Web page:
The city dedicated a permanent 9/11 Memorial and Memorial Garden, which includes a steel I-beam from the World Trade Center's north tower.
Moments of silence were held at 8:46 a.m., 9:02 a.m, 9:37 a.m. and 10:03 a.m. marking the times when the four hijacked airliners crashed into the two World Trade Center towers, the Pentagon and a field in Pennsylvania.
Of the nearly 3,000 people killed, 161 had ties to Connecticut.
Malloy paid tribute to them and the first responders who perished in the attack.
"There is something special about people who would do this work," he said. "In remembering their duty, in remembering their sacrifice, let us not forget that each and every one of them was a person of great potential, who was loved and embraced by their family."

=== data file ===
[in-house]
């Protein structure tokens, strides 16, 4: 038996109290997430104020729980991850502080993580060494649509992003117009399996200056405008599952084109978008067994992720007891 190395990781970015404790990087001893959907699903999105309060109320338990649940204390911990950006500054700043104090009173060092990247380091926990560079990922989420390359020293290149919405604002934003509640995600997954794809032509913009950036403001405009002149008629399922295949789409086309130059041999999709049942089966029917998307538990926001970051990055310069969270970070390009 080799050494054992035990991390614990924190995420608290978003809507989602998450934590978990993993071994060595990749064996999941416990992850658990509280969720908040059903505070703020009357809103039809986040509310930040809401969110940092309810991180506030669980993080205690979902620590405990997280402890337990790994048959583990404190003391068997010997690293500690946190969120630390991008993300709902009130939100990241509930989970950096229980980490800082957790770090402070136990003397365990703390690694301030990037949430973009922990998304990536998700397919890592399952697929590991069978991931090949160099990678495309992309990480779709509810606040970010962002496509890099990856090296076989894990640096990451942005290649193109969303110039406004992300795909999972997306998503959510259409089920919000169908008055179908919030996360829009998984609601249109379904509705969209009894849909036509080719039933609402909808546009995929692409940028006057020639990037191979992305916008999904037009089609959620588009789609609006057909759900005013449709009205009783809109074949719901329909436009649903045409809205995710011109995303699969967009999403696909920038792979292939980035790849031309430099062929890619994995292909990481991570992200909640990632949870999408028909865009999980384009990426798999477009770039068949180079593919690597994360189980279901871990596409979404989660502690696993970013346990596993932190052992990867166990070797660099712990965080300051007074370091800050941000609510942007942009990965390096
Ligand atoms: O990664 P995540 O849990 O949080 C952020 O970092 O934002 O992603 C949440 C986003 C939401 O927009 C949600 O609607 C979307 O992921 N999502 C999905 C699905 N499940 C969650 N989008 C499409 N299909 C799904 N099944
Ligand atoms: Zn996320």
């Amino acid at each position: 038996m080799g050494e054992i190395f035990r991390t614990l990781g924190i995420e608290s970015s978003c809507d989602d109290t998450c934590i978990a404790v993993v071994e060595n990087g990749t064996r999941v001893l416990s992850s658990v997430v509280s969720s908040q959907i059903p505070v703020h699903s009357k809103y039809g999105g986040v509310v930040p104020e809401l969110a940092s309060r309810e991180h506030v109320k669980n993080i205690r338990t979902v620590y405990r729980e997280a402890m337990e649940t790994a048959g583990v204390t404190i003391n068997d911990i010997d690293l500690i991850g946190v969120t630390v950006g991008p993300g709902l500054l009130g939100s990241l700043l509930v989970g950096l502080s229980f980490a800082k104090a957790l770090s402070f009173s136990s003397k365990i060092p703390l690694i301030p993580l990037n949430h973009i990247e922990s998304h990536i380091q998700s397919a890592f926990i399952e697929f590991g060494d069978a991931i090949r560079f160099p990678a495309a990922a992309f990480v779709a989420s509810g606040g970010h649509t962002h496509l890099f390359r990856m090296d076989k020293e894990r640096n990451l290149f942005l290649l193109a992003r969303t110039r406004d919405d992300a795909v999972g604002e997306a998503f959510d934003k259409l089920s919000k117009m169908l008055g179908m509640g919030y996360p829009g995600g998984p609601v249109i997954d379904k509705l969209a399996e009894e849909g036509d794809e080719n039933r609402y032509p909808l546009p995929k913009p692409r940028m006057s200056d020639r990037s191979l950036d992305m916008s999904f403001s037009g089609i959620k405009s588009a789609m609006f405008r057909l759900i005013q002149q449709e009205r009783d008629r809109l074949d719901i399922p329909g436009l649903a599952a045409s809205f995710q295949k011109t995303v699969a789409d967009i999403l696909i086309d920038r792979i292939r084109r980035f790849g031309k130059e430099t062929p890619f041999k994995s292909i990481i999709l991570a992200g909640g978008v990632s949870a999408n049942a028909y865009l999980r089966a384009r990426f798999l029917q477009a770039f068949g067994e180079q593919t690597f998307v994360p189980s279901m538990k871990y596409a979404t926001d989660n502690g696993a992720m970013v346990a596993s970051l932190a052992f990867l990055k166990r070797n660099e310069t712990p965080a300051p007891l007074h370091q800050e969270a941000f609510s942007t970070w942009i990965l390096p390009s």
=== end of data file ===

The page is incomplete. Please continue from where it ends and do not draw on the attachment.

Mary Canty of Durham, whose brother Michael perished in the attacks, also spoke at the ceremony, one of several held around the state.
The official state observation of the Sept. 11 anniversary Tuesday drew participants to Sherwood Island in Westport, where a memorial that includes stones engraved with the names of the Connecticut victims stands across Long Island Sound from lower Manhattan.
"It's important that people stop and just take a minute to remember," Canty said.